Why the new runner on second rule is actually an awesome idea

The new rule involving a runner on second base in extra innings is an idea everyone needs to get onboard with. 

Traditionalists be damned: Starting extra innings with a runner on second base is an awesome idea.

Sure, it goes against the romanticization of how someone is watching a game exactly the same way it was played 100 years ago. But things change, people evolve, and baseball is long overdue to arrive in the 21st Century.  How can you not be at the edge of your seat when there is a runner on second base to start the inning?

It’s as close to sudden death as baseball is allowed to get this side of a walk-off.

Any purists railing against the idea of a runner on second are looking at it all wrong. Instead of thinking it’s the worst thing to happen to the sport, see it as a revival of small ball.

Think about all of the capital-S Strategy.

As Scott Thompson of SNY points out, we might even see pitchers intentionally walk the leadoff batter to get a force anywhere. And think about all of the glorious bunts.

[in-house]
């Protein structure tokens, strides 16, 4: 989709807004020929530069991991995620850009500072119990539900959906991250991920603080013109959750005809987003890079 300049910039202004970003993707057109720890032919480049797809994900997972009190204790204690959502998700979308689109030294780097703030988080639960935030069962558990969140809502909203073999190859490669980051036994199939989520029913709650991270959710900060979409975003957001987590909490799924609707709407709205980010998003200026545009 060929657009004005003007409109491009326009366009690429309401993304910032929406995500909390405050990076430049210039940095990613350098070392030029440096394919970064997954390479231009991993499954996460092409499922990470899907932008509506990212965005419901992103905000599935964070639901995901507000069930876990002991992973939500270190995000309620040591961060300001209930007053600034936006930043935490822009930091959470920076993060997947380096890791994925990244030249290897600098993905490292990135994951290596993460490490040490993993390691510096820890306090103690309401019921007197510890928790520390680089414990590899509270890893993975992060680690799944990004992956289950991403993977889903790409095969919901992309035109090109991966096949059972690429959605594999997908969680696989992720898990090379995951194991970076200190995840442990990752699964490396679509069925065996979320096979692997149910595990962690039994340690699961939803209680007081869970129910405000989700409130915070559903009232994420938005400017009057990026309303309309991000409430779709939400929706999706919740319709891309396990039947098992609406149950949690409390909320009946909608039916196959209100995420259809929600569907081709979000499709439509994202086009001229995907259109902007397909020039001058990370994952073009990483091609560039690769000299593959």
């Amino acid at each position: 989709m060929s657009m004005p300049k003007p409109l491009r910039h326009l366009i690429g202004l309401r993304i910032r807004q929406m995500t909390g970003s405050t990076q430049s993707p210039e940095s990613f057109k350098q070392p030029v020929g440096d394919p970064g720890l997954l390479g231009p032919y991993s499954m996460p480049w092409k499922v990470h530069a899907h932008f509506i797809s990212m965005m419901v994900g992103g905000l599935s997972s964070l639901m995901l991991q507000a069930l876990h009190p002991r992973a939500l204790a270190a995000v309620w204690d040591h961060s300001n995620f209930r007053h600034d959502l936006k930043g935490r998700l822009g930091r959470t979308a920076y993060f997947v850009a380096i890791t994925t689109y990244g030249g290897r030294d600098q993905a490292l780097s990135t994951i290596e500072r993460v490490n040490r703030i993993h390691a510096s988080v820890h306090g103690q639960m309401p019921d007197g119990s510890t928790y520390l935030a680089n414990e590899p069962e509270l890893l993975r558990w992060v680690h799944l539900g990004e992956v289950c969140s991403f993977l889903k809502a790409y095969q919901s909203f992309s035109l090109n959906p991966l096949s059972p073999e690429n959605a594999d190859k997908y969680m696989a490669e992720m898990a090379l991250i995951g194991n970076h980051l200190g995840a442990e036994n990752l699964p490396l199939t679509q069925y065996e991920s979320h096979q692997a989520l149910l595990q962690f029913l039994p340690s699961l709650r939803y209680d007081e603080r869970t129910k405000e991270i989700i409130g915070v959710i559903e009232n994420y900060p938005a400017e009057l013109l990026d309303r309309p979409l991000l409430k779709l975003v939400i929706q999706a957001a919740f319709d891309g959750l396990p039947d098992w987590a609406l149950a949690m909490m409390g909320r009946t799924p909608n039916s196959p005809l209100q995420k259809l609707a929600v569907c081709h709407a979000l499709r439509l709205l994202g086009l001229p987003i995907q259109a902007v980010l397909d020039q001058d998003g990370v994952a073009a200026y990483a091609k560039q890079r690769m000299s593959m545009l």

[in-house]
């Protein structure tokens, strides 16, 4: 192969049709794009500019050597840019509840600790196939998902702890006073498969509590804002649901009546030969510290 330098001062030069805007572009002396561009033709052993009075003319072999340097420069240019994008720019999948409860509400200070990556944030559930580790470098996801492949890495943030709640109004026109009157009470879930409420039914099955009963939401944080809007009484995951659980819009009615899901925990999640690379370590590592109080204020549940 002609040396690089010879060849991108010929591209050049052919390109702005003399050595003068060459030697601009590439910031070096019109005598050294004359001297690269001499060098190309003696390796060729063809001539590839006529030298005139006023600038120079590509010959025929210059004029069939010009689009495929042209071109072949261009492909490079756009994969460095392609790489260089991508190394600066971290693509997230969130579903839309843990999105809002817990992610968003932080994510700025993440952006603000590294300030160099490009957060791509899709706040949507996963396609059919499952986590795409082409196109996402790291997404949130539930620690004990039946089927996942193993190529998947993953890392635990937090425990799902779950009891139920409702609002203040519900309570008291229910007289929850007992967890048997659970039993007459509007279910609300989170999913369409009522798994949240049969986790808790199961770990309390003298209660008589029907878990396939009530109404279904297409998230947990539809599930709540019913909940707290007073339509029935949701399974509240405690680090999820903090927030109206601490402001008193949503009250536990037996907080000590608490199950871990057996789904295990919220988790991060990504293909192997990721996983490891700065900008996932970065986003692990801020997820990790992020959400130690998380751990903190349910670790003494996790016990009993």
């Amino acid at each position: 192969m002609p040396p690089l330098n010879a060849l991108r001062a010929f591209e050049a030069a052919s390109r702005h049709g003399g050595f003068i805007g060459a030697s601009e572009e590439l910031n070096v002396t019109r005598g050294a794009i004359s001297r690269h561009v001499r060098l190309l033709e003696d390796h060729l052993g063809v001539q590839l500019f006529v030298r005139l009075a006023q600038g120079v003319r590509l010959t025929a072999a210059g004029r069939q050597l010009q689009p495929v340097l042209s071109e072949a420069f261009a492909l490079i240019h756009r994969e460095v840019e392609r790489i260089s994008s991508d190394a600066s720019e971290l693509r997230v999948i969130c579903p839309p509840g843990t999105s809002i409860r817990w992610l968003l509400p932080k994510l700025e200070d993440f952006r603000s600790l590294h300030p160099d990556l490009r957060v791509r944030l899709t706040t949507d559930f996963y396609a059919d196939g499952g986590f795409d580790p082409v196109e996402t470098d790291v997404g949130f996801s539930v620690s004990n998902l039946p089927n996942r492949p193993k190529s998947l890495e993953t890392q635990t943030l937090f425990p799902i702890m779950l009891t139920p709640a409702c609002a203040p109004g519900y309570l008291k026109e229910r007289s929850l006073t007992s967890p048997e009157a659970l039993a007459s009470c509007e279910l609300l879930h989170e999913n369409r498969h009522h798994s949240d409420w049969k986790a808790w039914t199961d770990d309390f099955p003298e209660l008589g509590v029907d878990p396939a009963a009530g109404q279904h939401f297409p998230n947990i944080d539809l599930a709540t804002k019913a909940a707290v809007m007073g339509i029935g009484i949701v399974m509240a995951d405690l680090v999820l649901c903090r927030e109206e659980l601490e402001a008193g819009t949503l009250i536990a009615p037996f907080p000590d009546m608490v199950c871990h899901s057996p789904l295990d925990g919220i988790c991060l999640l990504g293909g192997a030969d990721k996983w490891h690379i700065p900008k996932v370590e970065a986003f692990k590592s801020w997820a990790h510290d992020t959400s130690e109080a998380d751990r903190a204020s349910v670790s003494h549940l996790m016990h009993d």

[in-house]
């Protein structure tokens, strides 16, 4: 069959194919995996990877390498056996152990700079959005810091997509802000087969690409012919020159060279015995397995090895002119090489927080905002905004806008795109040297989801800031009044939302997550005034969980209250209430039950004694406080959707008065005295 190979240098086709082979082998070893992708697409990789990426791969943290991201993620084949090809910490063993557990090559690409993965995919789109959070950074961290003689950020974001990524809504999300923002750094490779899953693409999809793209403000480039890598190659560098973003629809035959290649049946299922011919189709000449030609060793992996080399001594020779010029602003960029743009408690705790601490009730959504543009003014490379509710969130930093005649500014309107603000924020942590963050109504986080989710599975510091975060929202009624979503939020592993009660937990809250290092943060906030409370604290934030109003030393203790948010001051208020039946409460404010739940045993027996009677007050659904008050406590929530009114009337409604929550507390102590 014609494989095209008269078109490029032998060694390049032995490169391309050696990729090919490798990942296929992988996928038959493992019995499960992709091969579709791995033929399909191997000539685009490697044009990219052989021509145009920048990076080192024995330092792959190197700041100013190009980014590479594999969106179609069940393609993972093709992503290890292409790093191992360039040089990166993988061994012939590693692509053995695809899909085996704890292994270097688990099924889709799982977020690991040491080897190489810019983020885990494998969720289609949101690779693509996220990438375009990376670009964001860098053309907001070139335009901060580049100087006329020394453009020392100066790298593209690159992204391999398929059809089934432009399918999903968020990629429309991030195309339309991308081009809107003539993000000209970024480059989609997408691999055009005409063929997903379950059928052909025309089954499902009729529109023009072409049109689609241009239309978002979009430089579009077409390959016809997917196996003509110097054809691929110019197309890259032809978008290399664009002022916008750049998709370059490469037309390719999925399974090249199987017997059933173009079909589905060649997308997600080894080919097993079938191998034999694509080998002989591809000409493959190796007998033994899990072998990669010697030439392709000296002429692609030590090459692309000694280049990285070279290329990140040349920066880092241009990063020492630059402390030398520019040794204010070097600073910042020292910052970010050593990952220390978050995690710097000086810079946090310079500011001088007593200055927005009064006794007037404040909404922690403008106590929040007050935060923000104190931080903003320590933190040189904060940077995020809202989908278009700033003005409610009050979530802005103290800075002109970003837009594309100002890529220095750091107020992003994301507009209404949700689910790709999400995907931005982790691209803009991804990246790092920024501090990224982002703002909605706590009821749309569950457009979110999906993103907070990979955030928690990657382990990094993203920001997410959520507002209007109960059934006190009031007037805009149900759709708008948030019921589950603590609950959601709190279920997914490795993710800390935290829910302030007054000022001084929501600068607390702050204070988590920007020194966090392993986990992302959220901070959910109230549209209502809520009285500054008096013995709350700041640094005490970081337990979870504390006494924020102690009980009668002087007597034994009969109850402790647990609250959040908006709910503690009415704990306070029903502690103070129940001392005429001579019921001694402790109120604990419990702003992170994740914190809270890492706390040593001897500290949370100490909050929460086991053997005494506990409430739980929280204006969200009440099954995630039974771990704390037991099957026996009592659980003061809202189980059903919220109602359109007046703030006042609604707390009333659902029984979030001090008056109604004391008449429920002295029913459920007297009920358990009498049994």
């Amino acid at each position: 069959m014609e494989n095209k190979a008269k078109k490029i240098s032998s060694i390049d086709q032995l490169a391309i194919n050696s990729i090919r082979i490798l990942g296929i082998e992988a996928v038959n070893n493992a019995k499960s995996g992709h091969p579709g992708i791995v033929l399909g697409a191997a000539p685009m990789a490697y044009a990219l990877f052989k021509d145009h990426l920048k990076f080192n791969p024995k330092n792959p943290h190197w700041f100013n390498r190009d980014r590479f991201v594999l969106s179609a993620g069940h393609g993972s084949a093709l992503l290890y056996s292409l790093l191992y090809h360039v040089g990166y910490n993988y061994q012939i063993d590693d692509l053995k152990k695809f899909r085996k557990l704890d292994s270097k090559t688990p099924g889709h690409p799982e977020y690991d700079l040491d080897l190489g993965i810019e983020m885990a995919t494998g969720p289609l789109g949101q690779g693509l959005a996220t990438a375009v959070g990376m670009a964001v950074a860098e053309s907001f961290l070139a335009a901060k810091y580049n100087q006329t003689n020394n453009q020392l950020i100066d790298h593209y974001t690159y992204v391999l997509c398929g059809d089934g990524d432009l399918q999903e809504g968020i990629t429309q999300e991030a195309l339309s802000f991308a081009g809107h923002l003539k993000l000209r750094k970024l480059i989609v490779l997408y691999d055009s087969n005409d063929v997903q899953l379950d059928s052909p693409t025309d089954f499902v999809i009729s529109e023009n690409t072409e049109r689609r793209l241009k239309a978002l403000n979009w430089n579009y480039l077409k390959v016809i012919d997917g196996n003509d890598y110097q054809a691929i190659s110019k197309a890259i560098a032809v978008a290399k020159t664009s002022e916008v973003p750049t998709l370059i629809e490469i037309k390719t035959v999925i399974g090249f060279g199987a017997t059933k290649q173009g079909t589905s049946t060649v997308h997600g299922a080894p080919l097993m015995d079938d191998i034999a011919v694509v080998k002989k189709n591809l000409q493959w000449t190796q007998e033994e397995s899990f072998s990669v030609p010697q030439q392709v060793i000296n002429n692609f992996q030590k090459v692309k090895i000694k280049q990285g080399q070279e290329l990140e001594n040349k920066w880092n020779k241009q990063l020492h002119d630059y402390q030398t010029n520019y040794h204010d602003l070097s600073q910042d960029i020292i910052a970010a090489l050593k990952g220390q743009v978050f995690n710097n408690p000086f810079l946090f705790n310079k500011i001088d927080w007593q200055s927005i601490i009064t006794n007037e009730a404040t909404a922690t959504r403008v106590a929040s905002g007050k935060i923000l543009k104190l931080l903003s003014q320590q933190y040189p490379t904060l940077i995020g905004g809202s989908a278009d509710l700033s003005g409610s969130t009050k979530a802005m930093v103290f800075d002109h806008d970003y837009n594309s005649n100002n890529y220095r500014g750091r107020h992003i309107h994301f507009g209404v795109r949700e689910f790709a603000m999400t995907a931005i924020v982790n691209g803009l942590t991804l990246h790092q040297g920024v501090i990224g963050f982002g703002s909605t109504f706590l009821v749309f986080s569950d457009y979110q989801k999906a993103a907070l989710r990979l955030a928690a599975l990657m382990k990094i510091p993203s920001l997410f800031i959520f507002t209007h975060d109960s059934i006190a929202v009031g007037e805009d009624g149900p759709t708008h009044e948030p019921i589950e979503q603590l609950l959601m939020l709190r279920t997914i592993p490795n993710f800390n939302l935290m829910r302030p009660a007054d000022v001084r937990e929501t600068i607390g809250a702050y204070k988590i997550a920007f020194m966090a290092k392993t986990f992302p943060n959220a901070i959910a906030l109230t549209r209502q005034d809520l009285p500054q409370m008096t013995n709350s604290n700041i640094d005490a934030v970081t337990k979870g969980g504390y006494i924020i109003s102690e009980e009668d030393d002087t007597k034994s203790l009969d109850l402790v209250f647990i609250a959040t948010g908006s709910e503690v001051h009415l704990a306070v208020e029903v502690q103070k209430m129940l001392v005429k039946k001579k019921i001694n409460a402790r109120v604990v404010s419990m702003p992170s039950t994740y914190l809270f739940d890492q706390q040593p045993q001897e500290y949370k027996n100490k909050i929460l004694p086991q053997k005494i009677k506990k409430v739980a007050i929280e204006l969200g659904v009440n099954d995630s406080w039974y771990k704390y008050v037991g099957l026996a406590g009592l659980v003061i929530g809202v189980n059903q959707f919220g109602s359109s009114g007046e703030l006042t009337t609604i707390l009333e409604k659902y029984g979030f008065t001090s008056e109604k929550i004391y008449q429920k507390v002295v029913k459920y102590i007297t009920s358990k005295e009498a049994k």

Sarcasm aside, the addition of a runner on second could be boosted by the universal DH, something that all of a sudden changes strategy when approaching certain parts of a lineup knowing a runner will be on more often than not when a slugger comes to the plate. Rather than needing to win it all with a home run, Mike Trout suddenly becomes almost as effective by hitting a deep sacrifice fly.

And speaking of strategy, teams could use a pinch runner with regular rules. Leaning back into the return of small ball this rule presents, the increased value of speed on the bases is sure to give players who otherwise might be overlooked a chance to prove their worth on a 25-man roster. Christian Guzman is somewhere training for his return to baseball as we speak.

Let’s not sleep on the added bonus that this rule could prevent us from late nights full of long games that result in tired mornings at work.

Baseball has changed rules before and it will change them in the future. Few sports are as resistant to change as baseball seems to be, but few times have alterations led to a downtick in the quality of the game. Sure, it’ll be awkward at first but so was the introduction of the designated hitter or the end of the Dead Ball era. This new extra innings rule might not lead to a boon in popularity but it certainly won’t hurt and it won’t be long before it’s just part of the DNA of the game.

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